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Town Board Nixes Permits for Drinking On Town Property
Ban on Alcohol In Public Stands
February 4, 2013

W
hen Oriental’s Town Board meets on February 5th, the commissioners will not be voting on loosening the Town’s ordinance on drinking in public places. Instead, the board members will be considering language that more specifically defines what it takes to violate the no-drinking-in-public rule.

Oriental Town Board gathered for its agenda meeting Thursday, January 31 and killed the proposed change to the town’s public drinking law. It was the first meeting for them in the renovated Town Hall where alcohol may have been served for events if the proposal went through. Here, commissioner Sherrill Styron takes his seat on one of the new features, a dais.

That was the upshot of the Board’s agenda meeting on January 31 where three Board members killed a week-old proposal by another commissioner to grant exceptions to the ban.

Proposal: Permits To Drink At Town Hall, Parks, Streets

Oriental’s Disorderly Conduct and Public Nuisance ordinance currently bans alcohol on Town property. Commissioner Larry Summers wanted to alter that.

Summers’ proposal would have given the Town Manager the power to grant permits that let organizations serve alcohol at events at the newly renovated Town Hall. Summers also suggested that the Town Board could grant such permits for events on other Town property. (The first version posted on the Town’s website gave all that power to the Town Manager and limited the hours for such permits to noon to 9p. The second version shared that power but had no time constraints.)

In a Letter to the Editor at TownDock.net, Summers wrote that the genesis of this change was that the Pamlico Musical Society was looking for places to hold post-concert receptions. The newly renovated Town Hall, right across Broad Street from the Old Theater might be an option, Summers wrote, except that under the current ordinance, no alcohol could be served there.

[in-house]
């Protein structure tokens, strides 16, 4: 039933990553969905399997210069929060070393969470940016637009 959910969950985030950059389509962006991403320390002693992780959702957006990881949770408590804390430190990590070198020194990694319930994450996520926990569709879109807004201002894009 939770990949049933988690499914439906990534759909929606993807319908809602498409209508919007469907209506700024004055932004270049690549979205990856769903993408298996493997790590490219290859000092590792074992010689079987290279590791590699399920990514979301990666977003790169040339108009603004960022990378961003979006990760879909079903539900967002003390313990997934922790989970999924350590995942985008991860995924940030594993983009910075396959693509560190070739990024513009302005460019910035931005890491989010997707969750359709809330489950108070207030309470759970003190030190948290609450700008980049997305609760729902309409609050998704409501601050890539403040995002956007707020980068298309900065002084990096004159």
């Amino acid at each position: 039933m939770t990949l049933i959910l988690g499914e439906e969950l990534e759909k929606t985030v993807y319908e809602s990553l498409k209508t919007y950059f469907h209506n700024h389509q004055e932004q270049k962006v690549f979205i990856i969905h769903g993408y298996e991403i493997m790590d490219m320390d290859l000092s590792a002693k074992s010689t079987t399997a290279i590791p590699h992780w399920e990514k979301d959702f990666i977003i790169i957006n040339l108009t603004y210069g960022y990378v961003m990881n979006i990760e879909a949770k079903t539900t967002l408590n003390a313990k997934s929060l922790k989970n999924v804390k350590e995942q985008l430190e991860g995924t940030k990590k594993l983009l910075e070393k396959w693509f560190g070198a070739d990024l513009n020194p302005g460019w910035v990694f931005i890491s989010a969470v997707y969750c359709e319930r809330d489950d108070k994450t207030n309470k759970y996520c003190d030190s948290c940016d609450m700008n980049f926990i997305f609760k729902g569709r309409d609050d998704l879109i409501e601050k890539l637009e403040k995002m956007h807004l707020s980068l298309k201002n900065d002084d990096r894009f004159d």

The Commissioner also wrote that with a permitting system in place, he could envision wine tastings and other gatherings on Town streets as he had remembered them from time he spent in Germany.

Commissioner Summers’ proposal became public knowledge only a few days before the Janaury 31 meeting. TownDock had published the first proposal and Letters to the Editor at TownDock.net ran 4-1 against the idea.

At that agenda meeting, Mayor Bill Sage said that there were “obviously some concerns being expressed.” Commissioner Johnson said he’d “had a lot of emails and phone calls.”

Commissioner Johnson said that “based upon what I’ve heard” from constituents, he felt that Summers’ proposal didn’t need to be brought up up at the Tuesday night meeting. “We don’t need 85 people” to come to a meeting, Johnson said, “to speak out against it.”

At the agenda meeting, it became clear that of the five commissioners, three were opposed. Commissioner Sherrill Stryon told Summers that if it came up for a vote on February 5th, “Warren, Michelle and I will not vote for it.”

Commissioner Michelle Bessette, one of three Town Board members to speak against changing the law. Alcohol and public buildings do not mix, she says. She cites liability as a big reason to oppose the proposal.

When Commissioner Summers suggested he could explain his proposal, Commissioner Bessette stopped that by stating, “It’s not going to change my mind.”